U.S. flag

An official website of the United States government, Department of Justice.

Voice Stress Analysis: Only 15 Percent of Lies About Drug Use Detected in Field Test

NCJ Number
Date Published
March 2008
4 pages
Publication Series
In order to test the ability of two voice-stress-analysis (VSA) software programs to detect deception, this study used them with 319 recent arrestees in the Oklahoma County jail in an effort to detect deception in interviews about their drug use.
The VSA programs, which are purported by their developers and manufacturers to detect micro-tremors in the voice caused by the stress linked to deception, were found to be no better in detecting deception about recent drug use than flipping a coin. Both VSA programs had a low sensitivity rate, identifying an average of only 15 percent of the arrestees who lied (determined from a subsequent urine test). Although the two VSA programs had approximately a 50-percent accuracy rate in determining deception about recent drug use, the VSA study produced a higher rate of truthful answers about recent drug use (only 14 percent of the sample lied about recent drug use) compared with a control sample in the same jail in which recent arrestees were questioned about recent drug use but without the use of a VSA program. Apparently, being told that they would be monitored by a VSA program that would detect deception was effective in deterring arrestees from lying about their recent drug use. The average cost of the cheaper of the two programs tested is $11,500, not including the personnel expense in using it. Law enforcement administrators and policymakers should weigh all the factors when deciding whether or not to purchase or use VSA technology. In testing the two VSA programs, arrestees were asked questions about their use of marijuana in the previous 30 days and their use of cocaine, heroin, methamphetamine, and PCP in the past 72 hours. 14 notes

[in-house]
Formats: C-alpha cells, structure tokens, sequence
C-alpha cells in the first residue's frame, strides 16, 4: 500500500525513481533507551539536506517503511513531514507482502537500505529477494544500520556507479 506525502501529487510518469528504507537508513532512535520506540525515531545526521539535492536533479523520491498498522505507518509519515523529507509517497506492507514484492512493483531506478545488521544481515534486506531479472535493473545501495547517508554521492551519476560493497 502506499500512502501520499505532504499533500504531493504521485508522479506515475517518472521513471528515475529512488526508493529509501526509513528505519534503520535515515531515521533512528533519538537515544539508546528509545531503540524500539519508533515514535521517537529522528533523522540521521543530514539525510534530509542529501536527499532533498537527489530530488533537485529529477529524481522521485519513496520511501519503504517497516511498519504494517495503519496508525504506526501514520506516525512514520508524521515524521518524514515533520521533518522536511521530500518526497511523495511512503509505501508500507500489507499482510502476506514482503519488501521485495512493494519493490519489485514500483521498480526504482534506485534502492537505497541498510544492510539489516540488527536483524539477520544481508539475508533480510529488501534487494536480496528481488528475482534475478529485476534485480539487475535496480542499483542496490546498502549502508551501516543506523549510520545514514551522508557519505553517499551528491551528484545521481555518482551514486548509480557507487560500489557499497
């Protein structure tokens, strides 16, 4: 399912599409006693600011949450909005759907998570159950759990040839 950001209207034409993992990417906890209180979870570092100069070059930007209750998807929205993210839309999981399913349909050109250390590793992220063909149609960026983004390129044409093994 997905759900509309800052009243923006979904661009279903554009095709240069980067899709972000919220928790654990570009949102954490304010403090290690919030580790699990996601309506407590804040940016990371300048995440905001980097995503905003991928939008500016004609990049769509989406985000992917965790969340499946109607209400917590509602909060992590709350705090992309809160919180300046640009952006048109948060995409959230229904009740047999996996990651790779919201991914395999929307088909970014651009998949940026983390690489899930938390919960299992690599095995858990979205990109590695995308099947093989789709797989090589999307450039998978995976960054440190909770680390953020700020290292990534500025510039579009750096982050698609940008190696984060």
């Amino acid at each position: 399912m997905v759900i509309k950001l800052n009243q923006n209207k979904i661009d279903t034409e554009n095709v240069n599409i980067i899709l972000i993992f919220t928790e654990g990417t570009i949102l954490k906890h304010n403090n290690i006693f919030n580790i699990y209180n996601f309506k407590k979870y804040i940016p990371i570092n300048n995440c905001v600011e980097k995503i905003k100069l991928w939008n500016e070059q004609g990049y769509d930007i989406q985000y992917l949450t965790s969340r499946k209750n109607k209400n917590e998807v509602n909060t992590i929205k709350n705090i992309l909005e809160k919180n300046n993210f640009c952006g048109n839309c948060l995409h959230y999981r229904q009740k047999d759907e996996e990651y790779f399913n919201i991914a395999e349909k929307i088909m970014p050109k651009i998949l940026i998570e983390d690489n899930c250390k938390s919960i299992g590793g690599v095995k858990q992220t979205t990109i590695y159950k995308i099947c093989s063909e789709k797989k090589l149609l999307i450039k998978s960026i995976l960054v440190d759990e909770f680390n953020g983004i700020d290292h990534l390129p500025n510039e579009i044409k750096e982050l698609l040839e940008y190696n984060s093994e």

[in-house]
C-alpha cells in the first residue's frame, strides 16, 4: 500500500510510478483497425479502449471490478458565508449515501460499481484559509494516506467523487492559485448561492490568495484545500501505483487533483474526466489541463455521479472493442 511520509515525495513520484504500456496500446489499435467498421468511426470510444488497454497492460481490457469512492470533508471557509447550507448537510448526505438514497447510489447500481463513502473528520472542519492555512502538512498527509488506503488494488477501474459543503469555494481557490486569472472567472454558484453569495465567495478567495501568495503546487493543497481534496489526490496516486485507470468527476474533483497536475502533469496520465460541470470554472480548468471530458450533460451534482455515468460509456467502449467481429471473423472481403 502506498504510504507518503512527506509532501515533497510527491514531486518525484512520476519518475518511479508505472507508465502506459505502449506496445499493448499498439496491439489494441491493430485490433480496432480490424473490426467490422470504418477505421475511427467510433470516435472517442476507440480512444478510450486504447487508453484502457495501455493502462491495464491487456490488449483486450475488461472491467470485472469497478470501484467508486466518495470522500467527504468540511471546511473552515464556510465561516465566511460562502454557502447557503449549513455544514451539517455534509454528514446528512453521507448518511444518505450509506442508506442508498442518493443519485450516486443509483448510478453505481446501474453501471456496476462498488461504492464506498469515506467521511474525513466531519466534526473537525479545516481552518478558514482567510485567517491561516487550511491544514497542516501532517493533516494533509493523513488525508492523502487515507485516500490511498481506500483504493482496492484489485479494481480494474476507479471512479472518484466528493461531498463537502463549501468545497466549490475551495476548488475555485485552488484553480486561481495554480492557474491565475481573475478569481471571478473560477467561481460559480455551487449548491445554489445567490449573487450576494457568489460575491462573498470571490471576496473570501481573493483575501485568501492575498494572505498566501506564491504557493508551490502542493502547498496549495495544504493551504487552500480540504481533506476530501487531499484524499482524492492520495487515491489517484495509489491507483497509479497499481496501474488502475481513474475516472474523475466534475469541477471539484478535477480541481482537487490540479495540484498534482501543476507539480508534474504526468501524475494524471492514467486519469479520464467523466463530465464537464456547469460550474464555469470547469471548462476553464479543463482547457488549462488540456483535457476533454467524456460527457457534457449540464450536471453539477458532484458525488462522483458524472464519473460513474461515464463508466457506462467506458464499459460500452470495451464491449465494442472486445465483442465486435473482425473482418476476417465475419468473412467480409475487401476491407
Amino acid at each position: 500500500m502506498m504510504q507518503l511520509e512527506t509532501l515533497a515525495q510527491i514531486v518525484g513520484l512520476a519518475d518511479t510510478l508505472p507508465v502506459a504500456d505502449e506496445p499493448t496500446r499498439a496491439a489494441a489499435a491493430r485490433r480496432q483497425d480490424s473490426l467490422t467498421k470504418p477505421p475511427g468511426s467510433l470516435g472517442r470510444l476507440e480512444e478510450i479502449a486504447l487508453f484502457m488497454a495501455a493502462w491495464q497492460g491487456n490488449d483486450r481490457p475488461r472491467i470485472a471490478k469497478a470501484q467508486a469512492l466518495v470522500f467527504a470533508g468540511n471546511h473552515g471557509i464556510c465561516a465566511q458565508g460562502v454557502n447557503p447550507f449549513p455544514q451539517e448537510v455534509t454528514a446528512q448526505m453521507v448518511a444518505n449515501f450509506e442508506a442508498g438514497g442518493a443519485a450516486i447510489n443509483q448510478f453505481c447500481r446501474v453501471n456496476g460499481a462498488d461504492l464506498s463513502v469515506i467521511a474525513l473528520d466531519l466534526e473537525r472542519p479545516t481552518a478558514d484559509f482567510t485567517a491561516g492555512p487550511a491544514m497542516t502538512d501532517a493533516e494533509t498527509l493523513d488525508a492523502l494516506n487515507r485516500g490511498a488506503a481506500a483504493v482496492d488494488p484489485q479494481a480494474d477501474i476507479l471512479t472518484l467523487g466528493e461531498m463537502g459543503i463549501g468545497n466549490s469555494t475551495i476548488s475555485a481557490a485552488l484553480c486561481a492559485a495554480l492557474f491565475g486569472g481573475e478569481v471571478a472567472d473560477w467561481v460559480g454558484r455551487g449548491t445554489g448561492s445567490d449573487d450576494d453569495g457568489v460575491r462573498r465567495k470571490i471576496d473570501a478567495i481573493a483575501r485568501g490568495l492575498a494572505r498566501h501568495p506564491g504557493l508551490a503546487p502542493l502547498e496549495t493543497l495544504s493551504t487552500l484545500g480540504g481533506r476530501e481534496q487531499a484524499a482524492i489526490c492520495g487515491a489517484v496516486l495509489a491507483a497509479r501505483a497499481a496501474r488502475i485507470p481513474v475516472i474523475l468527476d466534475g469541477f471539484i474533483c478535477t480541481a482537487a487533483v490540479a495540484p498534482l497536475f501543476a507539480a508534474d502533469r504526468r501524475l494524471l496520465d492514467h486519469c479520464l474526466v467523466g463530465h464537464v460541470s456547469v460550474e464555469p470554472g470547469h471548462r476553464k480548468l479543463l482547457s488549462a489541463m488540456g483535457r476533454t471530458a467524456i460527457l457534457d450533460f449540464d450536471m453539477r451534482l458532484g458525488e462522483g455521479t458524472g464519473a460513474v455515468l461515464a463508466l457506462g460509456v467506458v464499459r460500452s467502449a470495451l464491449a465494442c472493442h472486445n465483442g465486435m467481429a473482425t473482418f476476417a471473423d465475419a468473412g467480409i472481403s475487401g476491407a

Date Published: March 1, 2008